We've discussed professionalism here on Typehammer, and that's exactly what agents want to see. Are you an authority on what you are writing? Especially important in non-fiction, this does apply to fiction as well. Authors are marketing and branding themselves.

You are creating your own online presence:
> If an agent brings you on, they want to know you can market. While the publisher is going to have a marketing plan in place, it is still going to be reliant on the author to do the marketing; to go out and meet the people online.

While not specific to authors, check out Branding Yourself by Erik Deckers and Kyle Lacy. They discuss a lot of the things that help to build your brand online - the things agents will discover in their search for you.

###Twitter and content curation
We talked Twitter followers. Eric moved his writing tweets to a new account [@elmwriting](http://twitter.com/elmwriting) because he wants to curate those tweets. For followers, he prefers to search specific hashtags and lists.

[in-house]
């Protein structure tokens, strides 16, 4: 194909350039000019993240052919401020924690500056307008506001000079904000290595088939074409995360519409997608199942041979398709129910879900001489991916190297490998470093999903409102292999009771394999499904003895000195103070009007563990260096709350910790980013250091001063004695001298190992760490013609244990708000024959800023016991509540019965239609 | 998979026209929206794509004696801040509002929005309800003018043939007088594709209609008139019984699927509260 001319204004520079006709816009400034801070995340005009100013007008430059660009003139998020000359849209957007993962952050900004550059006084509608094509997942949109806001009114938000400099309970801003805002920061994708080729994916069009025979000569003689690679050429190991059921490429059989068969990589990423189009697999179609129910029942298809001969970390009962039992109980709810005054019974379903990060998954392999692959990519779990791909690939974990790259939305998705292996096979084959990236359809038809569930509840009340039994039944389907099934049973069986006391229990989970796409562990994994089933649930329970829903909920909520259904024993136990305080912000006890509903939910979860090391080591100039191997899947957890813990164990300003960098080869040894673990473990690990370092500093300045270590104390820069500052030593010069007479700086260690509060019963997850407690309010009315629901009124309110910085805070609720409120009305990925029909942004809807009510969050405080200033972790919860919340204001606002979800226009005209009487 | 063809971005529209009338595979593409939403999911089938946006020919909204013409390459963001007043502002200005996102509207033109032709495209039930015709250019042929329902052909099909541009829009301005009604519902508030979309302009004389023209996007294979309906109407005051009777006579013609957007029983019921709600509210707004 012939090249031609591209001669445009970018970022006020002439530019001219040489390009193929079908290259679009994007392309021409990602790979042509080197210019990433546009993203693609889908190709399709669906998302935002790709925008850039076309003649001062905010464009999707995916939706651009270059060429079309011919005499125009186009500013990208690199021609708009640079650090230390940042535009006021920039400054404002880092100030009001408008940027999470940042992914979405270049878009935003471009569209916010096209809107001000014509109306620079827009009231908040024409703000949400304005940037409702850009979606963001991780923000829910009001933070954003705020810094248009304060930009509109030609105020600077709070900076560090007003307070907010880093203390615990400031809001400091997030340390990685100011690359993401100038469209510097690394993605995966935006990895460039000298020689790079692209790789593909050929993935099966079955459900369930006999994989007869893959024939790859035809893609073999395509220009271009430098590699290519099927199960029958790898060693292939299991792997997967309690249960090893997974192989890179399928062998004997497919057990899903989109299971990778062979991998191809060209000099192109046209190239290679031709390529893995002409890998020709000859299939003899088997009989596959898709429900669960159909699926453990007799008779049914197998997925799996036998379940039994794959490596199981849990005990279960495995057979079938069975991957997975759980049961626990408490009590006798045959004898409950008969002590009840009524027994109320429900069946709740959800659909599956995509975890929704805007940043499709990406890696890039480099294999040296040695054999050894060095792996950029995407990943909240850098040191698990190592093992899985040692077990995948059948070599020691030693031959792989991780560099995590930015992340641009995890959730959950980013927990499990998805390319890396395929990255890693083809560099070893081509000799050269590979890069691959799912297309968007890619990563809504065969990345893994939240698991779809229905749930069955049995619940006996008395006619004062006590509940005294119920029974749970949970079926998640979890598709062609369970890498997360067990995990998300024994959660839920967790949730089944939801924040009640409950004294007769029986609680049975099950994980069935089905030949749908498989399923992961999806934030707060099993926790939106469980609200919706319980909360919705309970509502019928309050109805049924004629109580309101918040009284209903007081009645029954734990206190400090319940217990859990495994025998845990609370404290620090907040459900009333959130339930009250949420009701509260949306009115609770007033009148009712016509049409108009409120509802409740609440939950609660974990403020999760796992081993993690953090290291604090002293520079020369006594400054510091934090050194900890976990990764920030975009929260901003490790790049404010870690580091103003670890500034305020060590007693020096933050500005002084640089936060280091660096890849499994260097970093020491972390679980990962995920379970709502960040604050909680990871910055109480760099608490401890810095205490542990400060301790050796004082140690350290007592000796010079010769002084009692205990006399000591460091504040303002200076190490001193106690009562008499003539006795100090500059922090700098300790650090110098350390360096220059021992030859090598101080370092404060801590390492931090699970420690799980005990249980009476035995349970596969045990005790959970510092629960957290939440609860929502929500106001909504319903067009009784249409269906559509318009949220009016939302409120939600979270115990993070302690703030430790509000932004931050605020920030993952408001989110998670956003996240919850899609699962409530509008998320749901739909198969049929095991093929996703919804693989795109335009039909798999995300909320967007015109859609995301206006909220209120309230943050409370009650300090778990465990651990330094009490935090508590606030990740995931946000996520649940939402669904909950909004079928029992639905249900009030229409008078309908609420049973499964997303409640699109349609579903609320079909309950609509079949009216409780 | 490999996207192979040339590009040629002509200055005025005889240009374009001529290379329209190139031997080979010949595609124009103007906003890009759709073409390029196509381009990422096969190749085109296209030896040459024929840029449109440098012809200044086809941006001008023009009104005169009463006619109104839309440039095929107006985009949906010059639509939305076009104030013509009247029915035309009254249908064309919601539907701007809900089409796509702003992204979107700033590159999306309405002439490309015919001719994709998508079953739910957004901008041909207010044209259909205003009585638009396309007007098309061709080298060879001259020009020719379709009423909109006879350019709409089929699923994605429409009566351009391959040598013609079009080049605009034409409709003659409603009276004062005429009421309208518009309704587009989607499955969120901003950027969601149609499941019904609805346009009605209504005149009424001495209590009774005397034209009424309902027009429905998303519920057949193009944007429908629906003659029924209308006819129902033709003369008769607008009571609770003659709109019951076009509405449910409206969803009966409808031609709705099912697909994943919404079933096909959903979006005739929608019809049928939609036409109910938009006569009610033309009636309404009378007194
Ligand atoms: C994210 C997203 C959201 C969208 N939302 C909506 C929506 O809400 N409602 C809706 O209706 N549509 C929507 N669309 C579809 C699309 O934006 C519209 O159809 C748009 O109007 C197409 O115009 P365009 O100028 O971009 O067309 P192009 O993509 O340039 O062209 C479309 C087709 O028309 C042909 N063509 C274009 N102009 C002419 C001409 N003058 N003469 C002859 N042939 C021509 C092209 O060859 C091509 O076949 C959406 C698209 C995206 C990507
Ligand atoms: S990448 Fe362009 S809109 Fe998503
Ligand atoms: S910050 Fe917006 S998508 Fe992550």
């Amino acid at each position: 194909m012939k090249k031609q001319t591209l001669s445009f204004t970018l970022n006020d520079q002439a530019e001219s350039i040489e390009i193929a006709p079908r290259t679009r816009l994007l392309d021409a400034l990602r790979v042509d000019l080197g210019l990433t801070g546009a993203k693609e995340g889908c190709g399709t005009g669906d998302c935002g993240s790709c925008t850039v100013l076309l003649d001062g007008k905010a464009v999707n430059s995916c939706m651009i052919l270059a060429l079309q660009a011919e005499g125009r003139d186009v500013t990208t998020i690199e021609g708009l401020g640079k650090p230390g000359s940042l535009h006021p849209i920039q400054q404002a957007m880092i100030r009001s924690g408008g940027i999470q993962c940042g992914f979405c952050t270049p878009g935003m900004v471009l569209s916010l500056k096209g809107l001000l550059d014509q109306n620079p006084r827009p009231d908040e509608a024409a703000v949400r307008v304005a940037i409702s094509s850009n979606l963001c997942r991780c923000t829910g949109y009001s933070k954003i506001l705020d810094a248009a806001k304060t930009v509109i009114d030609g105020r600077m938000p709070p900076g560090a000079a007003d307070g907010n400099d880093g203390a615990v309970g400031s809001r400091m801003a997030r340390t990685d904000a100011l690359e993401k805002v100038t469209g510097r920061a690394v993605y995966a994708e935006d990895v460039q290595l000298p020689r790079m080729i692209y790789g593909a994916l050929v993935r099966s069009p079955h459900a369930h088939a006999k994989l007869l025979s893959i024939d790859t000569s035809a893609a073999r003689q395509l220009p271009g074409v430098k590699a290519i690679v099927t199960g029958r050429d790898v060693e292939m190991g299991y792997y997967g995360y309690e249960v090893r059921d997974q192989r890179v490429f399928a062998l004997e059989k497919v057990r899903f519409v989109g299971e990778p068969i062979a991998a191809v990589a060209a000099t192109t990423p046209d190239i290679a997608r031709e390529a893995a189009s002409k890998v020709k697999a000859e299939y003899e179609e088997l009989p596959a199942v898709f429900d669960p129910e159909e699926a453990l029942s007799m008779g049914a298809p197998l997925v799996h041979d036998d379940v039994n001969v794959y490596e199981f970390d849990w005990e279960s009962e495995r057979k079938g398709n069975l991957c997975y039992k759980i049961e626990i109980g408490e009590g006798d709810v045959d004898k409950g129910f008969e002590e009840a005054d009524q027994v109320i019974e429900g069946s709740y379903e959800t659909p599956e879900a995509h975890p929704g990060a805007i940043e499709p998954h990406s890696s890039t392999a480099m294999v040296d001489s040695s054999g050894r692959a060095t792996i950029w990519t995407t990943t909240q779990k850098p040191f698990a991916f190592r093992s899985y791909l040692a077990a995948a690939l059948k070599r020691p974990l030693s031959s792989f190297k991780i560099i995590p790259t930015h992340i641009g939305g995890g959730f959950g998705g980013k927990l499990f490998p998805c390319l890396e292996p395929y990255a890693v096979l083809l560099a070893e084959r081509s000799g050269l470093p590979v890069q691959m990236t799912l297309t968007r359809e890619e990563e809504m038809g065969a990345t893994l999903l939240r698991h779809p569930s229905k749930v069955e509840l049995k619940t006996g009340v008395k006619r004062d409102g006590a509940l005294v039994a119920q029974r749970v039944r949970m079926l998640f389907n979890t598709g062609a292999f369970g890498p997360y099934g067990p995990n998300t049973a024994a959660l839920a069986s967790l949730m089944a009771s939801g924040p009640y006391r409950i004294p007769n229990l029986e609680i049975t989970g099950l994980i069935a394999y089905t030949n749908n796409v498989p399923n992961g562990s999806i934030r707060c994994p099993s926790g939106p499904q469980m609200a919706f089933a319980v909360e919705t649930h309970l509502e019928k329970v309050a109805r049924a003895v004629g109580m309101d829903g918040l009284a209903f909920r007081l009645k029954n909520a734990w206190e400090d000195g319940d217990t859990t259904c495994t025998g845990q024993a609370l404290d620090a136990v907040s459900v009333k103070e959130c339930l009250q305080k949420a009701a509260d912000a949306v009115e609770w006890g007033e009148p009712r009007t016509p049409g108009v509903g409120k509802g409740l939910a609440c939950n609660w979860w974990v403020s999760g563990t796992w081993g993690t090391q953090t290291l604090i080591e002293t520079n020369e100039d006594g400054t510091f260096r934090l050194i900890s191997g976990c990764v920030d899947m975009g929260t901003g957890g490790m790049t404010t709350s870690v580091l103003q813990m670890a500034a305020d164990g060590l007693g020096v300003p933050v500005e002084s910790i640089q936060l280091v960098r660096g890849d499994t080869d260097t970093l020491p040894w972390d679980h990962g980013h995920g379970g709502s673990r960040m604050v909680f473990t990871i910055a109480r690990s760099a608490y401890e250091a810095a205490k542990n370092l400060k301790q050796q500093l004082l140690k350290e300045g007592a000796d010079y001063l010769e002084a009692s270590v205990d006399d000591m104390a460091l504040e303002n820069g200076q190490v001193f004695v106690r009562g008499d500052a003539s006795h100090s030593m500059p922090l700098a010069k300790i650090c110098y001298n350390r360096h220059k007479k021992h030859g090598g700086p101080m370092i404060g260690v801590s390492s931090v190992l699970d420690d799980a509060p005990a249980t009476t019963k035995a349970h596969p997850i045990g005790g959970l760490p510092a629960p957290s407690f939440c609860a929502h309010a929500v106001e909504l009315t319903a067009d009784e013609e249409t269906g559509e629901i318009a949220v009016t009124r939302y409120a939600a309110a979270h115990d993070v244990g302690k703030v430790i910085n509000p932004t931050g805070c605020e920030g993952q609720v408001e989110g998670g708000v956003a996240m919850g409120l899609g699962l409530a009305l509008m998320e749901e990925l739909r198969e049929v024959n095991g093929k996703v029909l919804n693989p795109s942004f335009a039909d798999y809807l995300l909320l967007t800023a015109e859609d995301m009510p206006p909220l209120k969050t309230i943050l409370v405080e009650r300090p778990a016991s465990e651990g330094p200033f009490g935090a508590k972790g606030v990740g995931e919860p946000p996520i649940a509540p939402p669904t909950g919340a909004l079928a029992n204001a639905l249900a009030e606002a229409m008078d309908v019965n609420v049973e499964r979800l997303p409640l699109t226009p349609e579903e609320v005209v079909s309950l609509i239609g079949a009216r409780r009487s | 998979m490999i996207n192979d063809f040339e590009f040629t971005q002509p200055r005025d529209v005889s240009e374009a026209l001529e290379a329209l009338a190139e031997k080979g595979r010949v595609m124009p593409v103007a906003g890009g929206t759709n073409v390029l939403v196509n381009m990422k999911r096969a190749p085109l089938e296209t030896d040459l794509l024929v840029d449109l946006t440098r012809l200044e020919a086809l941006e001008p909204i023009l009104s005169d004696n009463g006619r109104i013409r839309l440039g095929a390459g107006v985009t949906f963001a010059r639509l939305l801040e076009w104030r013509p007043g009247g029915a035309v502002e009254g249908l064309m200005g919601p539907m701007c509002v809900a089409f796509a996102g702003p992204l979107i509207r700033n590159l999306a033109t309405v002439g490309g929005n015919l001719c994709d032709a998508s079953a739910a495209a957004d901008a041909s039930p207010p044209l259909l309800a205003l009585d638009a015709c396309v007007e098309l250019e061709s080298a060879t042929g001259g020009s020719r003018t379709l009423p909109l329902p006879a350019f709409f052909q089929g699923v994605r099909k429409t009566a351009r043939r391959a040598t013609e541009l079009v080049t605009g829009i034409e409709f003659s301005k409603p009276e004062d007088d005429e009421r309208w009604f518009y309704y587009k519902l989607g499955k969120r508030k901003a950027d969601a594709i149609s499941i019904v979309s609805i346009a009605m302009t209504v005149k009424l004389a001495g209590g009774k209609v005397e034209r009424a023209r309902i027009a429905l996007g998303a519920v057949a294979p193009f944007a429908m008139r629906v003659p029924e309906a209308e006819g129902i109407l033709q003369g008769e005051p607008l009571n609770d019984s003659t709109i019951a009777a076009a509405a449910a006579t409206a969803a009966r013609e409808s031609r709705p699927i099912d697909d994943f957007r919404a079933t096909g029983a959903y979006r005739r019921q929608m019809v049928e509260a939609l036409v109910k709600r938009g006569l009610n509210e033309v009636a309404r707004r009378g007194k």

The conversation moved to talking about where we curate our writing online. Eric has put works in progress on the web in different places, but is more interested in centralizing his writing in one place online. He isn't interested in keeping minimum viable products (unfinished stories) online either.

There are some challenges with keeping things separated between the day job and writing. Mike wondered if Eric ever thought about a pen name to distinguish writing from software development. Eric responded that he only uses a pen name for certain very specific genres and Mike admitted he uses the pen name "John Uhri" for that same genre as well.

John cited this conversation as the reason Episode 7 is the last Typehammer episode ever.

In the past, Mike tried to separate out all of his interests into different sites, but today puts everything together in one place, including the puppetry.

Puppetry? What the --?